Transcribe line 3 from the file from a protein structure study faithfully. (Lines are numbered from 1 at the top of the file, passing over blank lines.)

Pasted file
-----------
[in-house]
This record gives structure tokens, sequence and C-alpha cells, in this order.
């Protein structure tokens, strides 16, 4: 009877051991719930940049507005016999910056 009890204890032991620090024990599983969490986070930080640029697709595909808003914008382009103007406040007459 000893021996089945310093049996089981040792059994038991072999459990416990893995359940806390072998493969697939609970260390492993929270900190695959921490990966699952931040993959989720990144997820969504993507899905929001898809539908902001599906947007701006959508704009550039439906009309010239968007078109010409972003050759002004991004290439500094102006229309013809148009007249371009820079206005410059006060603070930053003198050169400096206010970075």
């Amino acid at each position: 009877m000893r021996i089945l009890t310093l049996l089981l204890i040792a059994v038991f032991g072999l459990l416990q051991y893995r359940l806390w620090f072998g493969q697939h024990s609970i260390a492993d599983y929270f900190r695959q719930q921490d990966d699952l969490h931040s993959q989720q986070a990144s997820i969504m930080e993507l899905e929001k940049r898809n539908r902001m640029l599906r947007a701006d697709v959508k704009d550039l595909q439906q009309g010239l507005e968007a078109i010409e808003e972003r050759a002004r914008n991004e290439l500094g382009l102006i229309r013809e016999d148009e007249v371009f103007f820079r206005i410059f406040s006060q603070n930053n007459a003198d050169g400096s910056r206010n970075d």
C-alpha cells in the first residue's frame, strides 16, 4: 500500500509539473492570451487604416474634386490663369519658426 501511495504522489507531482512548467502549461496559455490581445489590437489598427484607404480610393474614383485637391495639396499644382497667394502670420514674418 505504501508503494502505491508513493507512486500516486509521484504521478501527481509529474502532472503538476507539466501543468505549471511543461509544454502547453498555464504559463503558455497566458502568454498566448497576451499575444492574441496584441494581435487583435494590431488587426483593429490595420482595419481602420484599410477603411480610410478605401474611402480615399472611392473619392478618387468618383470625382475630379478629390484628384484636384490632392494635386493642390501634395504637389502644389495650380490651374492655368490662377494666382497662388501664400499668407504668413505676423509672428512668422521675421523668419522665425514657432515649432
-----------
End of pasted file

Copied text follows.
């Protein structure tokens, strides 16, 4: 009877051991719930940049507005016999910056 009890204890032991620090024990599983969490986070930080640029697709595909808003914008382009103007406040007459 000893021996089945310093049996089981040792059994038991072999459990416990893995359940806390072998493969697939609970260390492993929270900190695959921490990966699952931040993959989720990144997820969504993507899905929001898809539908902001599906947007701006959508704009550039439906009309010239968007078109010409972003050759002004991004290439500094102006229309013809148009007249371009820079206005410059006060603070930053003198050169400096206010970075």